Alex Rodriguez hits record 24th slam

NEW YORK -- Move over, Iron Horse. It took 75 years, but you've just been passed by a Maybach.

Alex Rodriguez displaced Lou Gehrig as Major League Baseball's career leader in grand slams Friday night with a dramatic home run that gave the Yankees a much-needed 5-1 victory over the San Francisco Giants at Yankee Stadium.

A-Rod's blast -- his seventh of the season, the 654th of his career and his 24th career grand slam -- soared into the right-field seats on a 2-1 fastball from ex-Yankee George Kontos, breaking a 1-1 tie in the seventh inning and keeping the Yankees in the AL wild-card race with eight games left.

"You know, that means I'm getting old," said Rodriguez, 38. "It's hard to think about things like that right now. We're really on a sprint to the end here, and every win is huge for us."

Manager Joe Girardi, however, was happy to reflect on A-Rod's feat.

"It's an unbelievable accomplishment, and it's a big one for us," Girardi said. "To be able to have that many opportunities means you've been around a long time, but to be able to come through that many times means you've been a powerful hitter for a long time, and that's what he's been."

Rodriguez, who has recently been hobbled by hamstring and calf injuries that have limited him to DH duty over the past nine games, had one hit in his previous 25 at-bats prior to the grand slam.

Girardi said he thought Rodriguez was running "freer" Friday night than he had been during the Yankees' just-concluded three-game series on the artificial turf in Toronto, where they lost two of three to the Blue Jays.

"When I saw him run to first today I thought it was the best I had seen him run in a while," Girardi said. "He's a guy that uses his lower half a lot when he's hitting, and when you don't have it, it's a little more difficult."

Rodriguez agreed.

"I think my legs are getting better," he said. "I felt for the most part I've been swinging the bat decently, but I've been missing balls, hitting a lot of high, towering fly balls. But that's baseball. One swing can turn a lot of things around."

Rodriguez had tied Gehrig with 23 career grand slams on June 12, 2012, in Atlanta. At the time, he spoke of his admiration for the former Yankees star, who died in 1941 at age 37 of ALS, later known as Lou Gehrig's disease. Gehrig's last grand slam came on Aug. 20, 1938, when he was in his last full season with the Yankees.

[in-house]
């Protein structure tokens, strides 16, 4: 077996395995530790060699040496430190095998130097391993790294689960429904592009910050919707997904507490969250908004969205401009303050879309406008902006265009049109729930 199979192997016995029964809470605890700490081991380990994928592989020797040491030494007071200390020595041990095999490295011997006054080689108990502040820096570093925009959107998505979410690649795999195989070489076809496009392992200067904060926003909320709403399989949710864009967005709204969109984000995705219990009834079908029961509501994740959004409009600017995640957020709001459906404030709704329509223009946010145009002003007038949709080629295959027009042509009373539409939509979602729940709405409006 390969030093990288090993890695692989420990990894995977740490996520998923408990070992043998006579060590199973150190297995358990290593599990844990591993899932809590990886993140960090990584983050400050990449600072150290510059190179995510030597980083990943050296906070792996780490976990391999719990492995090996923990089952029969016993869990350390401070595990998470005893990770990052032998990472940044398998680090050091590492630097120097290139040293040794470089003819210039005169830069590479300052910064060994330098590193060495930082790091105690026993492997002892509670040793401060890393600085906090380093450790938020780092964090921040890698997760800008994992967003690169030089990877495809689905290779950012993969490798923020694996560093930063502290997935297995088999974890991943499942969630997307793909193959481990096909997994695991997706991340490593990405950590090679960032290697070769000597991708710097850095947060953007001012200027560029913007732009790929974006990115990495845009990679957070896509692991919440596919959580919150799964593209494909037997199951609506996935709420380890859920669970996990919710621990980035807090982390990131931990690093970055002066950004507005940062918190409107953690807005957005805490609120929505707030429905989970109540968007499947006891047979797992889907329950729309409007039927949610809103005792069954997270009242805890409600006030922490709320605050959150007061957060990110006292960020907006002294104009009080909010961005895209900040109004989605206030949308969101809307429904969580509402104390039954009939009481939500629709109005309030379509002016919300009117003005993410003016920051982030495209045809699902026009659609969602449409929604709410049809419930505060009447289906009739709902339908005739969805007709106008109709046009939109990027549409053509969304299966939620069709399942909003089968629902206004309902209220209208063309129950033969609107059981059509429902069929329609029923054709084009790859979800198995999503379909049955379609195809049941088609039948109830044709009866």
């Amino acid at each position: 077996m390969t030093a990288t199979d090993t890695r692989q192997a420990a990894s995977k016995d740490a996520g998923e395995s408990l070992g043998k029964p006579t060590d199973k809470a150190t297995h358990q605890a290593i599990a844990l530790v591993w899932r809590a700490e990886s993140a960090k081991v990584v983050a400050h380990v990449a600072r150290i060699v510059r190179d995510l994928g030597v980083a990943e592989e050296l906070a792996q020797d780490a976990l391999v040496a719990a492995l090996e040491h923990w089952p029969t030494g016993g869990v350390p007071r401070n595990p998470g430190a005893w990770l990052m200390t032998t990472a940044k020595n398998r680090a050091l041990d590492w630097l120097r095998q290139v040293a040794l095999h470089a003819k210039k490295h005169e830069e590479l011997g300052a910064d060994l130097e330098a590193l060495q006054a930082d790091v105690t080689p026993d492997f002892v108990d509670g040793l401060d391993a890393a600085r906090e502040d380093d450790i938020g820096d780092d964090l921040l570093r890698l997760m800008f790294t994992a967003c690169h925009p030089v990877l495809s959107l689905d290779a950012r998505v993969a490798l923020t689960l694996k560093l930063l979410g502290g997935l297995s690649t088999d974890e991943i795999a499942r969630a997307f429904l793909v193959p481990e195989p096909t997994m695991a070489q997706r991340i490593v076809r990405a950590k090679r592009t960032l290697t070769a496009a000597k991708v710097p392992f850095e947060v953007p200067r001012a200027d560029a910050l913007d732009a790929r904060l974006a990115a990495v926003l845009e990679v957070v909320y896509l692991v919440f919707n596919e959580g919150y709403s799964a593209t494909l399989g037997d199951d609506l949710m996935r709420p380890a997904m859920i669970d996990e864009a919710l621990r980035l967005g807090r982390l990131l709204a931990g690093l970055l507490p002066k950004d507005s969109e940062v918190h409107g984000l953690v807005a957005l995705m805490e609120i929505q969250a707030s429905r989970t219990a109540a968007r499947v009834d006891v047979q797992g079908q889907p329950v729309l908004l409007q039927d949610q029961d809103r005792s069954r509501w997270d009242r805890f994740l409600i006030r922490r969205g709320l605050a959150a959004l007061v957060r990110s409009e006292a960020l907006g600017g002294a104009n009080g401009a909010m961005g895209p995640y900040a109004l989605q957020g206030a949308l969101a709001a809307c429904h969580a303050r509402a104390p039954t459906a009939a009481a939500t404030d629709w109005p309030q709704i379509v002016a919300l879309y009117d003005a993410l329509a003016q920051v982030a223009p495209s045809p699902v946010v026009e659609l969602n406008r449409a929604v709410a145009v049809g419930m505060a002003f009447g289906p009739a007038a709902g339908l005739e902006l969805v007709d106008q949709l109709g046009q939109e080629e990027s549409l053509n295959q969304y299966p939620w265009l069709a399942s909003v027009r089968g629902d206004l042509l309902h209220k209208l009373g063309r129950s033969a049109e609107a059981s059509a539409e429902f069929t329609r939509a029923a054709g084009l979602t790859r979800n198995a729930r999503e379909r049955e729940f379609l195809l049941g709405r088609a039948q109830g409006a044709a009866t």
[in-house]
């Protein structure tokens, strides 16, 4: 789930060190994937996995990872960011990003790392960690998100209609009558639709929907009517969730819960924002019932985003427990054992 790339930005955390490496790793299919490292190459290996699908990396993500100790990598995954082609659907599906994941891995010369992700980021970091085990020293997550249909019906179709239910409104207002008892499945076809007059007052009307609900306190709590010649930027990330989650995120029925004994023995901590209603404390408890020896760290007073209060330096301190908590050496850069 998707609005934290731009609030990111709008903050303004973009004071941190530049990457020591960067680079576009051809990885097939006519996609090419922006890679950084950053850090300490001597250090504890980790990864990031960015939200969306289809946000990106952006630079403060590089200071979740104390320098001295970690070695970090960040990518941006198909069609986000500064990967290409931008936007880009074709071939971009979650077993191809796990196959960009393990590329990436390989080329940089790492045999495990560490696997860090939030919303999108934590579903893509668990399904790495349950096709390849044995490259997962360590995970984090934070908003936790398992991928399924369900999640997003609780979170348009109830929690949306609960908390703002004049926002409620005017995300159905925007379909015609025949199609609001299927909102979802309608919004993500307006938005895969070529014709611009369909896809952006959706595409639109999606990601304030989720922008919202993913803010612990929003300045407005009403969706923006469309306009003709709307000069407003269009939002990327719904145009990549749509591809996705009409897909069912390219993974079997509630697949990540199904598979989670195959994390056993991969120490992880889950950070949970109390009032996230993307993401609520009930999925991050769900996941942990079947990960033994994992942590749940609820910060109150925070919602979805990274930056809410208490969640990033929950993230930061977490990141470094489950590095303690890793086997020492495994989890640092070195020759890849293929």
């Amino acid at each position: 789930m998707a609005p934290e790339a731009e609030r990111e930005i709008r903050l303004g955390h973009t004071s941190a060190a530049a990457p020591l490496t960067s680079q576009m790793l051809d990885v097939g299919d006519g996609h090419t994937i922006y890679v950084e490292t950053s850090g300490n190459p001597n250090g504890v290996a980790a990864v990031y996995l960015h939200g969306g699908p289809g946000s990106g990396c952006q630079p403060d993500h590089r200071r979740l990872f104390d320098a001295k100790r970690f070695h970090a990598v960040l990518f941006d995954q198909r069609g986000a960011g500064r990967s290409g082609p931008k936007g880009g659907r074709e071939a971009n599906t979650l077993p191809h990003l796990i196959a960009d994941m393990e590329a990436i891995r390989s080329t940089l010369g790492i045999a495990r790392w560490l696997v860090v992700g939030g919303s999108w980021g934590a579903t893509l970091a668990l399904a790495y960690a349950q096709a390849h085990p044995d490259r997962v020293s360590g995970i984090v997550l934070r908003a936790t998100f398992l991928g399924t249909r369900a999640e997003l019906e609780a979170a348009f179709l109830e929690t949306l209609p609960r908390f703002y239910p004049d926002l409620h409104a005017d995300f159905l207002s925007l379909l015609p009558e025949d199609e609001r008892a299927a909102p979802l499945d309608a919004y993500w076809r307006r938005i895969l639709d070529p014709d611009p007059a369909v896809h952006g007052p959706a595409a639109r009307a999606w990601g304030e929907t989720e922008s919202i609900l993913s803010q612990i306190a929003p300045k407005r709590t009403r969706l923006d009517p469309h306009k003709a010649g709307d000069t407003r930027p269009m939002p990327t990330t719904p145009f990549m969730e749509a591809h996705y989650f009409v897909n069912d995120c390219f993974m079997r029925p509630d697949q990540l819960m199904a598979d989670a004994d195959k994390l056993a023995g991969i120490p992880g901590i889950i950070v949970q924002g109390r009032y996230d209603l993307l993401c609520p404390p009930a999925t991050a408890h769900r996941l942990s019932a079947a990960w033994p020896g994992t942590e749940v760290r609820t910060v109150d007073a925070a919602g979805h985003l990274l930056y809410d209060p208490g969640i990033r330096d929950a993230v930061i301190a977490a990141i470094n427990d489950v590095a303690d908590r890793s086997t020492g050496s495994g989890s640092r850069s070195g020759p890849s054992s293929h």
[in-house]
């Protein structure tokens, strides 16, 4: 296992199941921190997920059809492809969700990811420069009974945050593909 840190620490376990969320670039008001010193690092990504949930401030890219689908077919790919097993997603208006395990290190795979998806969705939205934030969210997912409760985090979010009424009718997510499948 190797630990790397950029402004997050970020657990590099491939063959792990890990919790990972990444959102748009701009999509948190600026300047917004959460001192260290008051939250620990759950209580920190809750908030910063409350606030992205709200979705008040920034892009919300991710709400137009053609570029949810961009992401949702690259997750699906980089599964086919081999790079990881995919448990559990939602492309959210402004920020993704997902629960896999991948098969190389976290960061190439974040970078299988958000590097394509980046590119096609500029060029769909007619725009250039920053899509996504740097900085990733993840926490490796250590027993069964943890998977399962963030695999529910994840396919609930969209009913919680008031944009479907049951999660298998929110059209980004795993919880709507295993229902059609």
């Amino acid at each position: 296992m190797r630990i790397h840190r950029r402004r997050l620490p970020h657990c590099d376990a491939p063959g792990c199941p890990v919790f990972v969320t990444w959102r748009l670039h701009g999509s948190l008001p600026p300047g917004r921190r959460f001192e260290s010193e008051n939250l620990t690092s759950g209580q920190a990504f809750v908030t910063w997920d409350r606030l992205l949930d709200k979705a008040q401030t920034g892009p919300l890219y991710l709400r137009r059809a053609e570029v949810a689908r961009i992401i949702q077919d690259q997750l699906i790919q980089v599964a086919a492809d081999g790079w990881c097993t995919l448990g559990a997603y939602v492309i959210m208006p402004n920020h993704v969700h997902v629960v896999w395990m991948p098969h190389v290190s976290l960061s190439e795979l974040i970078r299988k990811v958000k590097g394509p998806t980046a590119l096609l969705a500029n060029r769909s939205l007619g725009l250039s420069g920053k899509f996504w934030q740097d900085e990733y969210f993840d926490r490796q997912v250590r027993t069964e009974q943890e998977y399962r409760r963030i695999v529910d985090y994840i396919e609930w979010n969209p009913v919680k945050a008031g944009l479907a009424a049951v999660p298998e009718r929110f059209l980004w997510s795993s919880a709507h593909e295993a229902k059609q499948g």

"I'm a huge fan of Lou Gehrig, everything he's done, going back to his college days in New York," Rodriguez said. "He's kind of the gold standard for a Yankee. It's a special moment. I'll think about it someday."

The Yankees' victory left them three games back of the Cleveland Indians for the second AL wild-card spot and 3½ games behind the Tampa Bay Rays, who beat the Orioles in 18 innings on Friday night.

"We really needed it," Girardi said. "I don't know if we can afford to lose any more games. I kind of look at every game from here on out as extremely, extremely important, so Alex's hit was huge for us."

Rodriguez's home run earned a win for CC Sabathia, the Yankees' struggling ace who turned in his best performance in more than three months, holding the Giants to one run on seven hits in seven-plus innings.

After the game, Sabathia (14-13) called Rodriguez's home run "vintage" and his accomplishment of tying Gehrig "awesome." He also said he thought the Yankees needed to win all of their remaining eight games to remain in contention for a playoff spot.

"You've got to just think one game at a time," Rodriguez said. "It's hard to think eight or nine games out. Hopefully a game like tonight will get us going."